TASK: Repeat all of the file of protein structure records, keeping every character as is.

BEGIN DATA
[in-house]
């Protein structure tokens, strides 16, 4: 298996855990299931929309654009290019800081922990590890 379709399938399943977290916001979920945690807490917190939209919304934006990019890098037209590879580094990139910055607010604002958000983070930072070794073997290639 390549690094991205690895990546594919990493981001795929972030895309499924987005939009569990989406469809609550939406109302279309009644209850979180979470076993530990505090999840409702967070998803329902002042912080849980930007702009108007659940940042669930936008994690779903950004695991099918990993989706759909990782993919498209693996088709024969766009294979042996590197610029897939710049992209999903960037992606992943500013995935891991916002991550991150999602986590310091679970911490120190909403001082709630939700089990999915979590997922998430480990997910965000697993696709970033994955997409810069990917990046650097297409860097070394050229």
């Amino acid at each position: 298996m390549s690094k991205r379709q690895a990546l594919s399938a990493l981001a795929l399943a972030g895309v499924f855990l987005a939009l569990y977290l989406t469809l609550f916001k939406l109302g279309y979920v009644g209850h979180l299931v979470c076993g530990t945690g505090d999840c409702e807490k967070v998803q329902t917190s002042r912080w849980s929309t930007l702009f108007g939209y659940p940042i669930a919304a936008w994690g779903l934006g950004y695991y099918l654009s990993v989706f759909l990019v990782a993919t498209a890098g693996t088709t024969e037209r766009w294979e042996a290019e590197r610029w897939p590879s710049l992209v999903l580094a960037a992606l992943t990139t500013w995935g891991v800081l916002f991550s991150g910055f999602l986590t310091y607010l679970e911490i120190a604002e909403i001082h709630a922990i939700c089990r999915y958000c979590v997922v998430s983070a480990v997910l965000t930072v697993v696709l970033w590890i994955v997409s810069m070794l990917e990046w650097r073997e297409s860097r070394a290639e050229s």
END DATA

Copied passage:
[in-house]
């Protein structure tokens, strides 16, 4: 298996855990299931929309654009290019800081922990590890 379709399938399943977290916001979920945690807490917190939209919304934006990019890098037209590879580094990139910055607010604002958000983070930072070794073997290639 390549690094991205690895990546594919990493981001795929972030895309499924987005939009569990989406469809609550939406109302279309009644209850979180979470076993530990505090999840409702967070998803329902002042912080849980930007702009108007659940940042669930936008994690779903950004695991099918990993989706759909990782993919498209693996088709024969766009294979042996590197610029897939710049992209999903960037992606992943500013995935891991916002991550991150999602986590310091679970911490120190909403001082709630939700089990999915979590997922998430480990997910965000697993696709970033994955997409810069990917990046650097297409860097070394050229």
């Amino acid at each position: 298996m390549s690094k991205r379709q690895a990546l594919s399938a990493l981001a795929l399943a972030g895309v499924f855990l987005a939009l569990y977290l989406t469809l609550f916001k939406l109302g279309y979920v009644g209850h979180l299931v979470c076993g530990t945690g505090d999840c409702e807490k967070v998803q329902t917190s002042r912080w849980s929309t930007l702009f108007g939209y659940p940042i669930a919304a936008w994690g779903l934006g950004y695991y099918l654009s990993v989706f759909l990019v990782a993919t498209a890098g693996t088709t024969e037209r766009w294979e042996a290019e590197r610029w897939p590879s710049l992209v999903l580094a960037a992606l992943t990139t500013w995935g891991v800081l916002f991550s991150g910055f999602l986590t310091y607010l679970e911490i120190a604002e909403i001082h709630a922990i939700c089990r999915y958000c979590v997922v998430s983070a480990v997910l965000t930072v697993v696709l970033w590890i994955v997409s810069m070794l990917e990046w650097r073997e297409s860097r070394a290639e050229s």